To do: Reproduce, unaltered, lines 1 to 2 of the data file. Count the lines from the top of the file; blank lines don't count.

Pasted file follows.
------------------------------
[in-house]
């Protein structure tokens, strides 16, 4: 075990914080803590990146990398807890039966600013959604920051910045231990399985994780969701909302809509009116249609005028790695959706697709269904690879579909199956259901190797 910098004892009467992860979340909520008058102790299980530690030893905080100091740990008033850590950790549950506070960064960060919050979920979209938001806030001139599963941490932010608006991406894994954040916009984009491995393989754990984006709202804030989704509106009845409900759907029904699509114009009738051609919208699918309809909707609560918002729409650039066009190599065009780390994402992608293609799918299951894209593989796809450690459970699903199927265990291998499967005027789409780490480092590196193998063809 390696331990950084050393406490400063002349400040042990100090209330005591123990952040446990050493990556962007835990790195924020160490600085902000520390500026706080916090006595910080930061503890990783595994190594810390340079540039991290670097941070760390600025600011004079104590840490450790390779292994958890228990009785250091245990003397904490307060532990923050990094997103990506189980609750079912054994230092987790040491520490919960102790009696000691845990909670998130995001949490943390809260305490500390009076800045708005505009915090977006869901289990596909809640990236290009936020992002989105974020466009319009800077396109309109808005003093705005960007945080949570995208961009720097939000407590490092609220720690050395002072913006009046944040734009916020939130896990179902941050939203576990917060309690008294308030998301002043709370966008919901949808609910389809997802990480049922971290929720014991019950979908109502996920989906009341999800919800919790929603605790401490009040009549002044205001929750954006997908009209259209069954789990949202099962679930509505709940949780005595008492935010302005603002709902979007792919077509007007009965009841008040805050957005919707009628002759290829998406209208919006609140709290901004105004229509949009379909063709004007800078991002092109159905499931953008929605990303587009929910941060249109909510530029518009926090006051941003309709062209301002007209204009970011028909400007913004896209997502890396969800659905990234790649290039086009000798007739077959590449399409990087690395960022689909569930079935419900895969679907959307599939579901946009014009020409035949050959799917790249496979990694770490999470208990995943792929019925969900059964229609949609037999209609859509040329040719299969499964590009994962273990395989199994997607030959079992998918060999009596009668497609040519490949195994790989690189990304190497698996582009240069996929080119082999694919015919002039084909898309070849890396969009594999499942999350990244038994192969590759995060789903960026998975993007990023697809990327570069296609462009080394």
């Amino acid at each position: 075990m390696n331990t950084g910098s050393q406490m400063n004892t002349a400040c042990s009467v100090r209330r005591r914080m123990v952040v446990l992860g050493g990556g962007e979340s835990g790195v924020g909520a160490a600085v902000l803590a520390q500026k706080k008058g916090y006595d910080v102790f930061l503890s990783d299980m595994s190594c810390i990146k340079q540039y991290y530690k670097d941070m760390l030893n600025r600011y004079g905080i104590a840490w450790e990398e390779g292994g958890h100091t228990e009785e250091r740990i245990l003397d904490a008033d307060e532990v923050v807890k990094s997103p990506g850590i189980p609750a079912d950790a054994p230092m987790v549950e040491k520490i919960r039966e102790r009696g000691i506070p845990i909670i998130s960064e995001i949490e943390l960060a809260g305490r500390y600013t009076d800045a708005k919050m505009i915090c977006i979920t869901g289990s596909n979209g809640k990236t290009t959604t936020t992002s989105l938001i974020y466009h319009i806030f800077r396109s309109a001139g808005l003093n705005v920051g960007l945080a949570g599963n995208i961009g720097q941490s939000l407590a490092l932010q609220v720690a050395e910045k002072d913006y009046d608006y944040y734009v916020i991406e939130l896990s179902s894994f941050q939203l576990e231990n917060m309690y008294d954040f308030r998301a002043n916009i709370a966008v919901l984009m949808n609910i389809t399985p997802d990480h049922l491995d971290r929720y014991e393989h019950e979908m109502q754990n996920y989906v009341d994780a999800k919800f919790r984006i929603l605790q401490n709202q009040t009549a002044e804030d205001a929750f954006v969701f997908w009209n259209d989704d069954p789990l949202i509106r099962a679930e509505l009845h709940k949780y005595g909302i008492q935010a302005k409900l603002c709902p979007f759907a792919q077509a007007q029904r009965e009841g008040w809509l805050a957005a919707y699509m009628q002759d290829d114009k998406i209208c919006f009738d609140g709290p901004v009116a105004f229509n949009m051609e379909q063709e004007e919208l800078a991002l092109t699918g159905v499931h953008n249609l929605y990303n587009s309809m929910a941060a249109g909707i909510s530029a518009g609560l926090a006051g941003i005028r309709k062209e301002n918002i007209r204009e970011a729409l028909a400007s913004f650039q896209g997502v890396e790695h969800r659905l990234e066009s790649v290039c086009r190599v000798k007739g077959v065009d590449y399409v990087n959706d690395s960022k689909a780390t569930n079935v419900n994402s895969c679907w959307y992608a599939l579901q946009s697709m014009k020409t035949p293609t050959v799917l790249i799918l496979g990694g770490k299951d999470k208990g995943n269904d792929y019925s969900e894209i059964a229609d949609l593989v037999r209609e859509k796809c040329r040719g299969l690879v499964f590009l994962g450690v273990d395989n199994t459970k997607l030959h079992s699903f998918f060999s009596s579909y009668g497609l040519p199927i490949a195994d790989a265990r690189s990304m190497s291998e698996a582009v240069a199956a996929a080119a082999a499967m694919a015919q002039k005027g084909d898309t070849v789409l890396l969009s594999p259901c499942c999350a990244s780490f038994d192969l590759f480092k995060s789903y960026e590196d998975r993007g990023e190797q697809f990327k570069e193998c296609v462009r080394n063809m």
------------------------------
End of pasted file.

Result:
[in-house]
């Protein structure tokens, strides 16, 4: 075990914080803590990146990398807890039966600013959604920051910045231990399985994780969701909302809509009116249609005028790695959706697709269904690879579909199956259901190797 910098004892009467992860979340909520008058102790299980530690030893905080100091740990008033850590950790549950506070960064960060919050979920979209938001806030001139599963941490932010608006991406894994954040916009984009491995393989754990984006709202804030989704509106009845409900759907029904699509114009009738051609919208699918309809909707609560918002729409650039066009190599065009780390994402992608293609799918299951894209593989796809450690459970699903199927265990291998499967005027789409780490480092590196193998063809 390696331990950084050393406490400063002349400040042990100090209330005591123990952040446990050493990556962007835990790195924020160490600085902000520390500026706080916090006595910080930061503890990783595994190594810390340079540039991290670097941070760390600025600011004079104590840490450790390779292994958890228990009785250091245990003397904490307060532990923050990094997103990506189980609750079912054994230092987790040491520490919960102790009696000691845990909670998130995001949490943390809260305490500390009076800045708005505009915090977006869901289990596909809640990236290009936020992002989105974020466009319009800077396109309109808005003093705005960007945080949570995208961009720097939000407590490092609220720690050395002072913006009046944040734009916020939130896990179902941050939203576990917060309690008294308030998301002043709370966008919901949808609910389809997802990480049922971290929720014991019950979908109502996920989906009341999800919800919790929603605790401490009040009549002044205001929750954006997908009209259209069954789990949202099962679930509505709940949780005595008492935010302005603002709902979007792919077509007007009965009841008040805050957005919707009628002759290829998406209208919006609140709290901004105004229509949009379909063709004007800078991002092109159905499931953008929605990303587009929910941060249109909510530029518009926090006051941003309709062209301002007209204009970011028909400007913004896209997502890396969800659905990234790649290039086009000798007739077959590449399409990087690395960022689909569930079935419900895969679907959307599939579901946009014009020409035949050959799917790249496979990694770490999470208990995943792929019925969900059964229609949609037999209609859509040329040719299969499964590009994962273990395989199994997607030959079992998918060999009596009668497609040519490949195994790989690189990304190497698996582009240069996929080119082999694919015919002039084909898309070849890396969009594999499942999350990244038994192969590759995060789903960026998975993007990023697809990327570069296609462009080394």